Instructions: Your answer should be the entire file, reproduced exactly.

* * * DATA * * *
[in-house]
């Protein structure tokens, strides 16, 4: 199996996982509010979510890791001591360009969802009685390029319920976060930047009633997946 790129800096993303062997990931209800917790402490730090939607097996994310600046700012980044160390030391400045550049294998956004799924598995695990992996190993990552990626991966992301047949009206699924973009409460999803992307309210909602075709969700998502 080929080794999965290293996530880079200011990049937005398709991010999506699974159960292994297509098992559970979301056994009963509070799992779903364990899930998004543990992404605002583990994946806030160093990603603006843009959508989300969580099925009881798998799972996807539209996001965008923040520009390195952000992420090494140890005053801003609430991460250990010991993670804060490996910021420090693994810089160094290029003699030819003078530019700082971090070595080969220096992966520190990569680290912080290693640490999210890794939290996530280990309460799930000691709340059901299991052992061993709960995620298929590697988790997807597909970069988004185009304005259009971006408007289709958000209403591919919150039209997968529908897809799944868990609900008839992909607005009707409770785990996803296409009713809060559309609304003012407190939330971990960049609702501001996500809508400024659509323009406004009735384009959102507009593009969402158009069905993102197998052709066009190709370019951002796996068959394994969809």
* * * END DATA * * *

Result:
[in-house]
């Protein structure tokens, strides 16, 4: 199996996982509010979510890791001591360009969802009685390029319920976060930047009633997946 790129800096993303062997990931209800917790402490730090939607097996994310600046700012980044160390030391400045550049294998956004799924598995695990992996190993990552990626991966992301047949009206699924973009409460999803992307309210909602075709969700998502 080929080794999965290293996530880079200011990049937005398709991010999506699974159960292994297509098992559970979301056994009963509070799992779903364990899930998004543990992404605002583990994946806030160093990603603006843009959508989300969580099925009881798998799972996807539209996001965008923040520009390195952000992420090494140890005053801003609430991460250990010991993670804060490996910021420090693994810089160094290029003699030819003078530019700082971090070595080969220096992966520190990569680290912080290693640490999210890794939290996530280990309460799930000691709340059901299991052992061993709960995620298929590697988790997807597909970069988004185009304005259009971006408007289709958000209403591919919150039209997968529908897809799944868990609900008839992909607005009707409770785990996803296409009713809060559309609304003012407190939330971990960049609702501001996500809508400024659509323009406004009735384009959102507009593009969402158009069905993102197998052709066009190709370019951002796996068959394994969809």